Michael Small: North America, The New Frontier for 100% Renewable Energy
Michael Small, Executive Director at Renewable Cities writes on last week’s North American 100% Renewable Energy in Cities Dialogue in San Francisco
Local governments in Europe have been leading the urban energy transition for years, but there’s a new trend emerging across North American cities towards 100% renewable energy.
Last week Renewable Cities, the Sierra Club, ICLEI USA, and the San Francisco Department of the Environment partnered to convene the first ever meeting of North American municipalities looking at transitioning to 100% renewable energy in at least one sector of energy use. Representatives of twenty American and Canadian cities and towns participated, from Oxford County, Ontario to San Diego, California.
100% renewable energy is a goal that seems like science fiction to the majority of North Americans living an urban lifestyle powered by historically cheap fossil fuels. Yet in the past two years, around twenty municipalities from the US and Canada, of different sizes and political outlooks, have passed resolutions to power their cities in the future using only renewable energy.
A few American cities have already achieved that in their electrical sectors, community-wide. Greensburg, Kansas and Burlington, Vermont are two examples. East Hampton, New York—at the tip of Long Island—should get there by 2020. More cities have plans to reach that goal by dates ranging from 2030 to 2050, for the most part just in the electricity sector. The City of Vancouver plans to reach 100% renewable energy in its heating and cooling and transportation sectors as well.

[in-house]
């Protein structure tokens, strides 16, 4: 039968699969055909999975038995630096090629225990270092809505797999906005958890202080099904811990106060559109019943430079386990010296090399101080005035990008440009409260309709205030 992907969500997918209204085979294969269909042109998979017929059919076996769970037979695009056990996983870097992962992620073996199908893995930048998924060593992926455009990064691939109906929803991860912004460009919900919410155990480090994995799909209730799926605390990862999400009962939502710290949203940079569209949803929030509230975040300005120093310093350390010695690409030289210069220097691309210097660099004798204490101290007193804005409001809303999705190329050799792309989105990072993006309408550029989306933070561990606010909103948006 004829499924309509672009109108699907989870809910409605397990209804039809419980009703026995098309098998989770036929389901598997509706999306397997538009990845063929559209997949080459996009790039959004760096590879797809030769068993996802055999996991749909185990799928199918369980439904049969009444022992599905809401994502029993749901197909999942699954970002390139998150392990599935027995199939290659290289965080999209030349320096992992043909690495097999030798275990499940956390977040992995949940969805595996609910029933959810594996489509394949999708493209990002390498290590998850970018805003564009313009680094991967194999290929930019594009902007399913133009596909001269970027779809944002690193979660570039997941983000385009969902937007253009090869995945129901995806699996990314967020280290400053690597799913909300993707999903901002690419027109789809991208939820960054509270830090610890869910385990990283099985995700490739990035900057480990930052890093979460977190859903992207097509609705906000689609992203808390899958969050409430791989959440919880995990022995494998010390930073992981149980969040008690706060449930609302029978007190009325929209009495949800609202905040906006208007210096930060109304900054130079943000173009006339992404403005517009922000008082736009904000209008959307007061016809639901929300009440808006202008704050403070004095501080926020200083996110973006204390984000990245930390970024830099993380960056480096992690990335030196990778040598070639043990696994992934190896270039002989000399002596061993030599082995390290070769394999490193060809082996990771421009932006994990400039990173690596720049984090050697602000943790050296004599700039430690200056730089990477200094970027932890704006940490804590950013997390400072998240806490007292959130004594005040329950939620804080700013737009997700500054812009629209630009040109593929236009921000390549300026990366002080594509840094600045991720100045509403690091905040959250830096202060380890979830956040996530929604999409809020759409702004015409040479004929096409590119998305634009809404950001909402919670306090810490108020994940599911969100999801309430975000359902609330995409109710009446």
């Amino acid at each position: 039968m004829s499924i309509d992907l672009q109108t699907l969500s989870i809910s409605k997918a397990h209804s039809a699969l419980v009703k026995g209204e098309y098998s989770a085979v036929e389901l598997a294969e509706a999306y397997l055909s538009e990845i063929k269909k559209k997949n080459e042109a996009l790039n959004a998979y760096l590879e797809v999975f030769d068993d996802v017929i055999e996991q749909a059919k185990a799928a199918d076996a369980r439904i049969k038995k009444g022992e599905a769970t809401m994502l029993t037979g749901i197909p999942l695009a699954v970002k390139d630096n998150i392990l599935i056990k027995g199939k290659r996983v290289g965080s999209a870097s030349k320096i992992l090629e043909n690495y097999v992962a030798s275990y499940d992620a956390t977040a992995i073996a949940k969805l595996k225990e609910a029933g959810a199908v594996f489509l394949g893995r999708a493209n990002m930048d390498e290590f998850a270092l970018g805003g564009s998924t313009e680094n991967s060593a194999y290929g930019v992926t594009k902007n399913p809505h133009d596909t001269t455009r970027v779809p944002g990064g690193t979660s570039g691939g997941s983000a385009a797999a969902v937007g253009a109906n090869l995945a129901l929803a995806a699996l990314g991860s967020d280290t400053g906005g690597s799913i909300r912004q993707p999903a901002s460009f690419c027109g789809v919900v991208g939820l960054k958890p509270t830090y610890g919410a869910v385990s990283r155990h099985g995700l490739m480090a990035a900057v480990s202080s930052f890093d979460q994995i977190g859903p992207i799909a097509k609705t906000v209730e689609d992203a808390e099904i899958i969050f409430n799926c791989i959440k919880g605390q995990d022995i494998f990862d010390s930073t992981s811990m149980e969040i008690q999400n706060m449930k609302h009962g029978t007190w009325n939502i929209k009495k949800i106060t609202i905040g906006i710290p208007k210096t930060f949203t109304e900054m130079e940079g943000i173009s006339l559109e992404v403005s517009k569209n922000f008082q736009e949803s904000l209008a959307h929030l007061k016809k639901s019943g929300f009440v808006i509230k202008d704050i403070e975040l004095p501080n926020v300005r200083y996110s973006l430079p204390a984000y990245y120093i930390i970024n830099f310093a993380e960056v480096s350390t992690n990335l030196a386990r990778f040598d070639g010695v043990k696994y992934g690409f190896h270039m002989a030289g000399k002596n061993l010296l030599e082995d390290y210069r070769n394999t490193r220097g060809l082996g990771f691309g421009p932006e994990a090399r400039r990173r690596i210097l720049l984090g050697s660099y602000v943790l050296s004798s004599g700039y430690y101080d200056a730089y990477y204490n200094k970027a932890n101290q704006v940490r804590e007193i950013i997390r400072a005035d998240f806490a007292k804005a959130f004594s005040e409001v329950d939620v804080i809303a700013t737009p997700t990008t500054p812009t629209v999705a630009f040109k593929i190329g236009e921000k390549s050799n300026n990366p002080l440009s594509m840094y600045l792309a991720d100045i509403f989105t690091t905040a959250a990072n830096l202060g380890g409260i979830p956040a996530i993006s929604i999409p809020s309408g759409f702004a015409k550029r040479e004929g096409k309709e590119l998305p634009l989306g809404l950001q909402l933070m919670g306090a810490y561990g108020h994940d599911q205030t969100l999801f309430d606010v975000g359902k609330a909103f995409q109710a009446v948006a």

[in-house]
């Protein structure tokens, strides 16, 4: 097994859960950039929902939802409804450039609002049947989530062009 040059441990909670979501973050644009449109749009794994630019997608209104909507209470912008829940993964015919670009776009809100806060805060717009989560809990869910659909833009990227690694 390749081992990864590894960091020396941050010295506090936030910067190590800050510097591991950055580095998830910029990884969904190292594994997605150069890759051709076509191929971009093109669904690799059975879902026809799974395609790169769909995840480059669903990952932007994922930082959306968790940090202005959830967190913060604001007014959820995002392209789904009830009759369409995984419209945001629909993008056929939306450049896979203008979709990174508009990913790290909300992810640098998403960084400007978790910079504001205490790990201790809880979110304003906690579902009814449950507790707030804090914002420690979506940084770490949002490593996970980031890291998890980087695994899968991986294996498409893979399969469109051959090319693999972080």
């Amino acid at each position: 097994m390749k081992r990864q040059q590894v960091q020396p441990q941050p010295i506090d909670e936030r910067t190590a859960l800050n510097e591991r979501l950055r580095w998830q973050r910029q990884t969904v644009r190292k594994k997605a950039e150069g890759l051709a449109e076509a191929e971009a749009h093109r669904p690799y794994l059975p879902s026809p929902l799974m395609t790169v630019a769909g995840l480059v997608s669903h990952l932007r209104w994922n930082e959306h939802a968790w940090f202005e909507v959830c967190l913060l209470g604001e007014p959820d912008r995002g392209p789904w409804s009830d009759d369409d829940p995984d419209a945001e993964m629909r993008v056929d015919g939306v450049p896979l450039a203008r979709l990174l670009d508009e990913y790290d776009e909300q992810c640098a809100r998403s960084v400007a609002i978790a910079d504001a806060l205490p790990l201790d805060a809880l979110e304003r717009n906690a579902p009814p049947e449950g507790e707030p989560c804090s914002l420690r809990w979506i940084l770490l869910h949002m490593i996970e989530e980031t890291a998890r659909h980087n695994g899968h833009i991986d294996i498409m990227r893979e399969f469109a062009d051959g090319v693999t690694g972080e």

The motives for adopting a 100% renewable energy target are varied, and there is never just one explanation: usually it is a mix of responsible concern for reducing CO2 emissions, with the more pragmatic realization that wind and solar power are now cost competitive with fossil fuels in most states and provinces. Energy predictability and energy independence are two further motivators for local politicians across a wide political spectrum.
It’s not surprising that cities from the West Coast were well represented at our dialogue. San Diego, San Francisco, and Vancouver are the three largest cities in North America that have already made commitments to move to 100% renewable energy. Yet cities from the traditional manufacturing heartland of the US were well represented too, such Chicago, Pittsburgh, Cincinnati, and Cleveland. None of them have yet made commitments to reaching 100% renewable energy, but all were interested in learning more from other cities about how this could be done. The common realization from this dialogue was that reaching 100% renewable energy is to move along a continuum, in which setting a goal is just an early way-point.